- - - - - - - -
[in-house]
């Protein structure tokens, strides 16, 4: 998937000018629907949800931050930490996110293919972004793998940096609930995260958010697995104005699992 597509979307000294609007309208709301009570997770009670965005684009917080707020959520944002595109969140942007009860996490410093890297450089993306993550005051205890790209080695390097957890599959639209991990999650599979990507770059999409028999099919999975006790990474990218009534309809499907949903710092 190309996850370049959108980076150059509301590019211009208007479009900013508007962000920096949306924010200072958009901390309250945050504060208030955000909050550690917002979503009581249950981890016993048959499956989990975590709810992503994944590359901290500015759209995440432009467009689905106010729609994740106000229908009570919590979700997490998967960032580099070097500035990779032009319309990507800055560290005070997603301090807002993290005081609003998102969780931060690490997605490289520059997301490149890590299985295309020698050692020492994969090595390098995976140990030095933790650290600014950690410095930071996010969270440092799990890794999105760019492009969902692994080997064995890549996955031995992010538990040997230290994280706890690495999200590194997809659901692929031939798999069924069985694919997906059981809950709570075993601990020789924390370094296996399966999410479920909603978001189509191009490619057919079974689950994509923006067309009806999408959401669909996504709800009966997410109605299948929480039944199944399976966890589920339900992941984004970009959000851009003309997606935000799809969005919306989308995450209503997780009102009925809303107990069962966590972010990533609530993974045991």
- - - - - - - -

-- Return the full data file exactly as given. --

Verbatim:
[in-house]
């Protein structure tokens, strides 16, 4: 998937000018629907949800931050930490996110293919972004793998940096609930995260958010697995104005699992 597509979307000294609007309208709301009570997770009670965005684009917080707020959520944002595109969140942007009860996490410093890297450089993306993550005051205890790209080695390097957890599959639209991990999650599979990507770059999409028999099919999975006790990474990218009534309809499907949903710092 190309996850370049959108980076150059509301590019211009208007479009900013508007962000920096949306924010200072958009901390309250945050504060208030955000909050550690917002979503009581249950981890016993048959499956989990975590709810992503994944590359901290500015759209995440432009467009689905106010729609994740106000229908009570919590979700997490998967960032580099070097500035990779032009319309990507800055560290005070997603301090807002993290005081609003998102969780931060690490997605490289520059997301490149890590299985295309020698050692020492994969090595390098995976140990030095933790650290600014950690410095930071996010969270440092799990890794999105760019492009969902692994080997064995890549996955031995992010538990040997230290994280706890690495999200590194997809659901692929031939798999069924069985694919997906059981809950709570075993601990020789924390370094296996399966999410479920909603978001189509191009490619057919079974689950994509923006067309009806999408959401669909996504709800009966997410109605299948929480039944199944399976966890589920339900992941984004970009959000851009003309997606935000799809969005919306989308995450209503997780009102009925809303107990069962966590972010990533609530993974045991």